Egg collection day was Friday. I was a lot less nervous. I got in at nine. I left my mum and dad and my beautiful little S in the waiting area. Then I was taken to a cubicle, changed into a hospital gown, and repeated my name, date of birth, and address multiple times to different health professionals, until I was lying on the hospital bed closing my eyes so as not to focus on the anesthetist looking for a vein. It was all the same as before but I felt braver and calmer.

I woke to find they had collected ten eggs. I had expected much less. At the last ultrasound my doctor said she expected 6-8 but I was pessimistic. Afterwards, I had pain and grogginess but it was nowhere near as painful as other times.

On Saturday I called as soon as the clinic opened to try to find out the fertilization rate.  They told me to wait for a call from the lab or the on call doctor. This was a new protocol so I was worried that it meant bad news. I called again at midday and was fobbed off again. By 2pm, I finally got the call from the lab to say that I had six embryos! No information on the quality was available, apparently I have to ask my doctor for that, and I was told I’d be called again in seven days. I don’t know if it’s my clinic or an Australian thing but they seem to just have no empathy for how difficult it is to wait. I mean, seven days? I’m doing genetic testing on any embryos that make it to day five and beyond and are suitable for freezing (my doctor’s plan, it makes me nervous I have to say). I’ve done a round where PGD was planned and in those seven days I lost them all so I know that this is a possibility, and a likelihood really. But six! This is better than I expected.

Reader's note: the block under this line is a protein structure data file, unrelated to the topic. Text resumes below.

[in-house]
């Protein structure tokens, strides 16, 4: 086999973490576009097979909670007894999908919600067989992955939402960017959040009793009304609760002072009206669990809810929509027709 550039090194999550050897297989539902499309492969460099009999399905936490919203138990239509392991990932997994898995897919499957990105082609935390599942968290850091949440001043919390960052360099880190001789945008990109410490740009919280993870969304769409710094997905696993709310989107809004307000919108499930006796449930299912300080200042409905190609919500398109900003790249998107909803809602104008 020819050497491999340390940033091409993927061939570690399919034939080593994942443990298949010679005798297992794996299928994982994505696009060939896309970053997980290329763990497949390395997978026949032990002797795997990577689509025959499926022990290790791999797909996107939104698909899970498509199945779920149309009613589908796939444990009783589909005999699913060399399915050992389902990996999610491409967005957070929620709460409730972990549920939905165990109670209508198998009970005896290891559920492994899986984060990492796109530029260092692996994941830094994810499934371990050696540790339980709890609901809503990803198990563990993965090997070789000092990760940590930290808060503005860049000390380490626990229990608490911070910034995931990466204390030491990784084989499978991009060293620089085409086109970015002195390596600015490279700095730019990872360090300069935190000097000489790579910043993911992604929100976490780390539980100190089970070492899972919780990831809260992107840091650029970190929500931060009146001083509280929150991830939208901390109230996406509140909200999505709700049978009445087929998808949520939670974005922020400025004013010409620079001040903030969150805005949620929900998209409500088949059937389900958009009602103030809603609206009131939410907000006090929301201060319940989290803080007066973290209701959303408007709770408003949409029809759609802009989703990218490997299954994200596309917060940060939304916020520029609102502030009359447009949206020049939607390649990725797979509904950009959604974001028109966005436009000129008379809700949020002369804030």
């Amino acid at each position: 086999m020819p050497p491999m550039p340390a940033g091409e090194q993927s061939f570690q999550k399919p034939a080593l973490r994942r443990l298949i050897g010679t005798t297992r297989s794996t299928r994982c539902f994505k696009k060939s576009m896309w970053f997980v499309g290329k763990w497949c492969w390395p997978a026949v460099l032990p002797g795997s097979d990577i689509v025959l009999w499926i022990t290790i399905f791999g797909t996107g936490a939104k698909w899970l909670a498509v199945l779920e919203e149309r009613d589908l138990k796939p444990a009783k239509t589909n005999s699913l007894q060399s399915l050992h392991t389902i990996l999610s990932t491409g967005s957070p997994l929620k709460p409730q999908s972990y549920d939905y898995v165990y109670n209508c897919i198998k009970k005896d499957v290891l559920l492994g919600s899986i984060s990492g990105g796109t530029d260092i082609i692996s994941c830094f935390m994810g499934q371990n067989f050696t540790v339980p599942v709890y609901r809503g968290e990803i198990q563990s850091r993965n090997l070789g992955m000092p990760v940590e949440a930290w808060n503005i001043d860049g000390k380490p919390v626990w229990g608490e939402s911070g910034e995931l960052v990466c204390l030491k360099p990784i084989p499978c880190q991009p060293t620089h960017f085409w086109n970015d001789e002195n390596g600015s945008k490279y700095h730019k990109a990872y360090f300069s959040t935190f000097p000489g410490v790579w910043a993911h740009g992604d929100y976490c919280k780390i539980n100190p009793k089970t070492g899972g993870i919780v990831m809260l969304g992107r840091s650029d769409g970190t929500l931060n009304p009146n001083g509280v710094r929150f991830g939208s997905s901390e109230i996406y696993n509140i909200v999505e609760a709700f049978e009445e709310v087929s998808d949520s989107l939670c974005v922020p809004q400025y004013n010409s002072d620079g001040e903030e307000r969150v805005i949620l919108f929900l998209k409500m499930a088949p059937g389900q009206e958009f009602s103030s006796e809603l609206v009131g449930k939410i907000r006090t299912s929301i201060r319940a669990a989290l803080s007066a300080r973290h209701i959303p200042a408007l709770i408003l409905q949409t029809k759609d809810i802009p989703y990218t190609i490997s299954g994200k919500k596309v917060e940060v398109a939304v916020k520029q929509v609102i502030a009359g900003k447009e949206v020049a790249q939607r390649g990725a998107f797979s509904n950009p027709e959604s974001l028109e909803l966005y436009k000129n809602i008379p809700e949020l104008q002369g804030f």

So now it’s the seven day wait. Followed by the two week (testing) wait. And if any of the six actually make it that far, it’ll be a couple of months before the actual two week wait for a range of boring reasons. So I’ll keep myself busy. And I’ll keep you posted.

(Oh hey, by the way, it’s me – notpregnantinrezza – now a single ma, out here in the suburbs – siberia – I hope you’re all doing well xo).

the birth story

Baby S was born on Saturday November 12th one week before her due date.

I had gone to stay with my family for a night or two because I was feeling extra tired and unwell. On Wednesday I’d had acupuncture but not with the intention to bring on the labour early, but to just encourage her to be on time. My doctor hadn’t even examined me yet at any of the weekly appointments and I was due to have a sweep four days after my due date.

On Friday night I felt a gush and my waters had broken. I called the hospital who told me to call back in an hour, then told me to come right in. I’d planned to stay living in Melbourne to be closer to the hospital but as it panned out I had an hour plus trip to get there after all. I didn’t go into active labour so was induced in the morning.

I’d hoped to be able to labour with the least amount of drugs and to burn oils and use water for pain relief. I’d gone to classes and learnt birthing positions but in the end I had to stay flat on my back attached to a monitor for the baby and the shower of course was not possible.

In terms of drugs, I ended up having the lot, starting with gas and air (and the TENS machine), then pethidine, then epidural. I actually don’t remember the pain that well but my mum and best friend who were there seemed to be in shock afterwards and from what they say I must have looked bad. My doctor wasn’t on call so I had another obstetrician. I’d never discussed my birth plan with my doctor (she never asked) so the on call doctor and the midwife asked my drug preferences and at a certain point I remember the midwife saying “I think it’s epidural time”.